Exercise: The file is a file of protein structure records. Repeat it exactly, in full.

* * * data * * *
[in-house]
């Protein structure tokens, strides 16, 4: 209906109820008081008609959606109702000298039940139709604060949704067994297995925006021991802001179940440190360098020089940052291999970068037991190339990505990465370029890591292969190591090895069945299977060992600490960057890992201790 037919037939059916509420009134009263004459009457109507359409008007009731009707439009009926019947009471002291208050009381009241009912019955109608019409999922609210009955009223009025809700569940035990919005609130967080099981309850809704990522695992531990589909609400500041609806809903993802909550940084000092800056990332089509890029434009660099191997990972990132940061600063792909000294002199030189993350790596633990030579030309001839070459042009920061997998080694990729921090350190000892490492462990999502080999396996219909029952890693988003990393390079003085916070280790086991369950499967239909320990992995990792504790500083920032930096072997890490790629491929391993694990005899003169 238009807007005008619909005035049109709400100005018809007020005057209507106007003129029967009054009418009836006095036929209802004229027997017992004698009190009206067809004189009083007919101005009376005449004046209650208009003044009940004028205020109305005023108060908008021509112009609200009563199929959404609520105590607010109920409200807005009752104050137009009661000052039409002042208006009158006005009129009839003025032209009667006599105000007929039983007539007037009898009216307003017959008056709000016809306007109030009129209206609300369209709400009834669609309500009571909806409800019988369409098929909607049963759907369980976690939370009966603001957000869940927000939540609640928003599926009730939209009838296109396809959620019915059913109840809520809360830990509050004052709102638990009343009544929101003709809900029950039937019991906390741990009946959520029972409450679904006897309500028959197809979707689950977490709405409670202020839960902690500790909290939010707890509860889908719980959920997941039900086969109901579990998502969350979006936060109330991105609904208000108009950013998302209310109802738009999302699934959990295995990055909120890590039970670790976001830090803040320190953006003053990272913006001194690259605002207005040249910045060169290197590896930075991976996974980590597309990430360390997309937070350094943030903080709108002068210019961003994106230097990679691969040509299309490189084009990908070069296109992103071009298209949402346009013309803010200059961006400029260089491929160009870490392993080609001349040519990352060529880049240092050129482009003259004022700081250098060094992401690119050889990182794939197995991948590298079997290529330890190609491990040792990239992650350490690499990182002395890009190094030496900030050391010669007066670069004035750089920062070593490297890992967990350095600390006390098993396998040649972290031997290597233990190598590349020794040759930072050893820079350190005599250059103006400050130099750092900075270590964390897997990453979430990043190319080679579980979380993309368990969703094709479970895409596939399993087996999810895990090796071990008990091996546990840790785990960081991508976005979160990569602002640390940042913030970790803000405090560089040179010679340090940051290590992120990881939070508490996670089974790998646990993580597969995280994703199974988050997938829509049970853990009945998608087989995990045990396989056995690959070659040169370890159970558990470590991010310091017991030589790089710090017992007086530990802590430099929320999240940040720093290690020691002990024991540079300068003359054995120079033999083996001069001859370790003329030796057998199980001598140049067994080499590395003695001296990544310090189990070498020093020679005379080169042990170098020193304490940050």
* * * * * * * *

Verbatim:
[in-house]
């Protein structure tokens, strides 16, 4: 209906109820008081008609959606109702000298039940139709604060949704067994297995925006021991802001179940440190360098020089940052291999970068037991190339990505990465370029890591292969190591090895069945299977060992600490960057890992201790 037919037939059916509420009134009263004459009457109507359409008007009731009707439009009926019947009471002291208050009381009241009912019955109608019409999922609210009955009223009025809700569940035990919005609130967080099981309850809704990522695992531990589909609400500041609806809903993802909550940084000092800056990332089509890029434009660099191997990972990132940061600063792909000294002199030189993350790596633990030579030309001839070459042009920061997998080694990729921090350190000892490492462990999502080999396996219909029952890693988003990393390079003085916070280790086991369950499967239909320990992995990792504790500083920032930096072997890490790629491929391993694990005899003169 238009807007005008619909005035049109709400100005018809007020005057209507106007003129029967009054009418009836006095036929209802004229027997017992004698009190009206067809004189009083007919101005009376005449004046209650208009003044009940004028205020109305005023108060908008021509112009609200009563199929959404609520105590607010109920409200807005009752104050137009009661000052039409002042208006009158006005009129009839003025032209009667006599105000007929039983007539007037009898009216307003017959008056709000016809306007109030009129209206609300369209709400009834669609309500009571909806409800019988369409098929909607049963759907369980976690939370009966603001957000869940927000939540609640928003599926009730939209009838296109396809959620019915059913109840809520809360830990509050004052709102638990009343009544929101003709809900029950039937019991906390741990009946959520029972409450679904006897309500028959197809979707689950977490709405409670202020839960902690500790909290939010707890509860889908719980959920997941039900086969109901579990998502969350979006936060109330991105609904208000108009950013998302209310109802738009999302699934959990295995990055909120890590039970670790976001830090803040320190953006003053990272913006001194690259605002207005040249910045060169290197590896930075991976996974980590597309990430360390997309937070350094943030903080709108002068210019961003994106230097990679691969040509299309490189084009990908070069296109992103071009298209949402346009013309803010200059961006400029260089491929160009870490392993080609001349040519990352060529880049240092050129482009003259004022700081250098060094992401690119050889990182794939197995991948590298079997290529330890190609491990040792990239992650350490690499990182002395890009190094030496900030050391010669007066670069004035750089920062070593490297890992967990350095600390006390098993396998040649972290031997290597233990190598590349020794040759930072050893820079350190005599250059103006400050130099750092900075270590964390897997990453979430990043190319080679579980979380993309368990969703094709479970895409596939399993087996999810895990090796071990008990091996546990840790785990960081991508976005979160990569602002640390940042913030970790803000405090560089040179010679340090940051290590992120990881939070508490996670089974790998646990993580597969995280994703199974988050997938829509049970853990009945998608087989995990045990396989056995690959070659040169370890159970558990470590991010310091017991030589790089710090017992007086530990802590430099929320999240940040720093290690020691002990024991540079300068003359054995120079033999083996001069001859370790003329030796057998199980001598140049067994080499590395003695001296990544310090189990070498020093020679005379080169042990170098020193304490940050």